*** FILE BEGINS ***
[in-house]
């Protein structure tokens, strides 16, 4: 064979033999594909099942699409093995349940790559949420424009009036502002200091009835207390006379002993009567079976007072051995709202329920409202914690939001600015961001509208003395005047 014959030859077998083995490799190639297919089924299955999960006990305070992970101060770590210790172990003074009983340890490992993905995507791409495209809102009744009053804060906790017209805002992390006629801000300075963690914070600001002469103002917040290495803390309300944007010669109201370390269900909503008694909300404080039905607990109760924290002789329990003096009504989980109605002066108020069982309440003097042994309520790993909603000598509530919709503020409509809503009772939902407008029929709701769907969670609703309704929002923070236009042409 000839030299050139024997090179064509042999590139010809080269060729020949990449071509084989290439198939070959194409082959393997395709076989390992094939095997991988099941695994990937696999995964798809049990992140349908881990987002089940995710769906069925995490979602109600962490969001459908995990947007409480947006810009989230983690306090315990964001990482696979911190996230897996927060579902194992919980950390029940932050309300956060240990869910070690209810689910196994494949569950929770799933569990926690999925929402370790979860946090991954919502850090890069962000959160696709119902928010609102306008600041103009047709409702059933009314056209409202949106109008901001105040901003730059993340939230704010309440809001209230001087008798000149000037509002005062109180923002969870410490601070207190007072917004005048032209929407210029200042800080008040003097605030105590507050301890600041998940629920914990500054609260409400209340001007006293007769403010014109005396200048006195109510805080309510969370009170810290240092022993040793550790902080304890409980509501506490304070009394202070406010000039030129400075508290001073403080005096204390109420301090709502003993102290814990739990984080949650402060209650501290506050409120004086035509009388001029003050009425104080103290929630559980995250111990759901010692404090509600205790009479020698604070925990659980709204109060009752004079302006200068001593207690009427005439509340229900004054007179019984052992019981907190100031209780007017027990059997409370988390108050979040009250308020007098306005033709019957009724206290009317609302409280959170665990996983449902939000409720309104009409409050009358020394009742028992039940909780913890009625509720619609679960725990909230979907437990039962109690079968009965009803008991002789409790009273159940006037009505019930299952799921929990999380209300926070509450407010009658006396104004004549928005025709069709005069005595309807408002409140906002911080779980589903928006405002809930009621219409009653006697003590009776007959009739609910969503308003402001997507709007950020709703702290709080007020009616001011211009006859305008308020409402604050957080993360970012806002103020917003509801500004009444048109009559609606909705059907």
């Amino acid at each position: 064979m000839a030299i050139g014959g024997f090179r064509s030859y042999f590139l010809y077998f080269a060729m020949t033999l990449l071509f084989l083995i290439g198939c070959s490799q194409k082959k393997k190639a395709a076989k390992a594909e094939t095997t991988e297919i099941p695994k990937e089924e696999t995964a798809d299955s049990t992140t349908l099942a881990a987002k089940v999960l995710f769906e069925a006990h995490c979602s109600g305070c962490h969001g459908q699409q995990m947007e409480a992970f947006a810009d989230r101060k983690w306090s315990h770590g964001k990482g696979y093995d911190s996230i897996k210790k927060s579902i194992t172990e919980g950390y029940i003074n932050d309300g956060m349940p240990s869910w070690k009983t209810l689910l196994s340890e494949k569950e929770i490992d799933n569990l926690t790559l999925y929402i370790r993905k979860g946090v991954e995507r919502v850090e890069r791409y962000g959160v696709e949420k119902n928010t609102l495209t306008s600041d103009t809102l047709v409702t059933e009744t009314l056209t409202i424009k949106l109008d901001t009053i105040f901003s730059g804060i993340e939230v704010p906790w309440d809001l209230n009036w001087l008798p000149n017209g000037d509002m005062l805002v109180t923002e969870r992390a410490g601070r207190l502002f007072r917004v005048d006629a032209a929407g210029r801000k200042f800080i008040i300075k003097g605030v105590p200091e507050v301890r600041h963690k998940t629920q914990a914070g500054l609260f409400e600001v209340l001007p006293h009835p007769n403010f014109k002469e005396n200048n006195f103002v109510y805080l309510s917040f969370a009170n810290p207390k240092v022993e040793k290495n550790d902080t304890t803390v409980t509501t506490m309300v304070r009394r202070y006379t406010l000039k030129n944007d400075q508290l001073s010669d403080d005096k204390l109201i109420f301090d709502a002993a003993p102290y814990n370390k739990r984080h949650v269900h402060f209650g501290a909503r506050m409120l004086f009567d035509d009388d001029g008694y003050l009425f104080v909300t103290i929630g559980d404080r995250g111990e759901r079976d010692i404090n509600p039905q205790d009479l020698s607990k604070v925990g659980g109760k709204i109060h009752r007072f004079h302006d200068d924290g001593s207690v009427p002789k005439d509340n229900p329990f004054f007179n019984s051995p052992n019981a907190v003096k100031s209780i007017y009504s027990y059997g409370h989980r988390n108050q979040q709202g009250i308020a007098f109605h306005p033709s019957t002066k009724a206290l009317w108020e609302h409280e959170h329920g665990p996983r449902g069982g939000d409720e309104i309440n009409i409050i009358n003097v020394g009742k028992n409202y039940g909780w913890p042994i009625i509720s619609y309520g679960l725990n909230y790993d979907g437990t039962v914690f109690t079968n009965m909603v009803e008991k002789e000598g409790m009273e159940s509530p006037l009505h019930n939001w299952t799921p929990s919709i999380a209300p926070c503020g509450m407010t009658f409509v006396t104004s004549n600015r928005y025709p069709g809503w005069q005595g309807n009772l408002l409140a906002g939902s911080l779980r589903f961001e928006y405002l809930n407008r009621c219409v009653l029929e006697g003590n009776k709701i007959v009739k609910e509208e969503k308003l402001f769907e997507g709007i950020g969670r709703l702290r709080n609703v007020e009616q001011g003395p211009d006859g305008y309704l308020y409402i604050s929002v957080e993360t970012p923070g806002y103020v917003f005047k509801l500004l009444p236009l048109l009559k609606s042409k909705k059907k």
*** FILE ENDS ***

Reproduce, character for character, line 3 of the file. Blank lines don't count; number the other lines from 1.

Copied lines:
């Amino acid at each position: 064979m000839a030299i050139g014959g024997f090179r064509s030859y042999f590139l010809y077998f080269a060729m020949t033999l990449l071509f084989l083995i290439g198939c070959s490799q194409k082959k393997k190639a395709a076989k390992a594909e094939t095997t991988e297919i099941p695994k990937e089924e696999t995964a798809d299955s049990t992140t349908l099942a881990a987002k089940v999960l995710f769906e069925a006990h995490c979602s109600g305070c962490h969001g459908q699409q995990m947007e409480a992970f947006a810009d989230r101060k983690w306090s315990h770590g964001k990482g696979y093995d911190s996230i897996k210790k927060s579902i194992t172990e919980g950390y029940i003074n932050d309300g956060m349940p240990s869910w070690k009983t209810l689910l196994s340890e494949k569950e929770i490992d799933n569990l926690t790559l999925y929402i370790r993905k979860g946090v991954e995507r919502v850090e890069r791409y962000g959160v696709e949420k119902n928010t609102l495209t306008s600041d103009t809102l047709v409702t059933e009744t009314l056209t409202i424009k949106l109008d901001t009053i105040f901003s730059g804060i993340e939230v704010p906790w309440d809001l209230n009036w001087l008798p000149n017209g000037d509002m005062l805002v109180t923002e969870r992390a410490g601070r207190l502002f007072r917004v005048d006629a032209a929407g210029r801000k200042f800080i008040i300075k003097g605030v105590p200091e507050v301890r600041h963690k998940t629920q914990a914070g500054l609260f409400e600001v209340l001007p006293h009835p007769n403010f014109k002469e005396n200048n006195f103002v109510y805080l309510s917040f969370a009170n810290p207390k240092v022993e040793k290495n550790d902080t304890t803390v409980t509501t506490m309300v304070r009394r202070y006379t406010l000039k030129n944007d400075q508290l001073s010669d403080d005096k204390l109201i109420f301090d709502a002993a003993p102290y814990n370390k739990r984080h949650v269900h402060f209650g501290a909503r506050m409120l004086f009567d035509d009388d001029g008694y003050l009425f104080v909300t103290i929630g559980d404080r995250g111990e759901r079976d010692i404090n509600p039905q205790d009479l020698s607990k604070v925990g659980g109760k709204i109060h009752r007072f004079h302006d200068d924290g001593s207690v009427p002789k005439d509340n229900p329990f004054f007179n019984s051995p052992n019981a907190v003096k100031s209780i007017y009504s027990y059997g409370h989980r988390n108050q979040q709202g009250i308020a007098f109605h306005p033709s019957t002066k009724a206290l009317w108020e609302h409280e959170h329920g665990p996983r449902g069982g939000d409720e309104i309440n009409i409050i009358n003097v020394g009742k028992n409202y039940g909780w913890p042994i009625i509720s619609y309520g679960l725990n909230y790993d979907g437990t039962v914690f109690t079968n009965m909603v009803e008991k002789e000598g409790m009273e159940s509530p006037l009505h019930n939001w299952t799921p929990s919709i999380a209300p926070c503020g509450m407010t009658f409509v006396t104004s004549n600015r928005y025709p069709g809503w005069q005595g309807n009772l408002l409140a906002g939902s911080l779980r589903f961001e928006y405002l809930n407008r009621c219409v009653l029929e006697g003590n009776k709701i007959v009739k609910e509208e969503k308003l402001f769907e997507g709007i950020g969670r709703l702290r709080n609703v007020e009616q001011g003395p211009d006859g305008y309704l308020y409402i604050s929002v957080e993360t970012p923070g806002y103020v917003f005047k509801l500004l009444p236009l048109l009559k609606s042409k909705k059907k």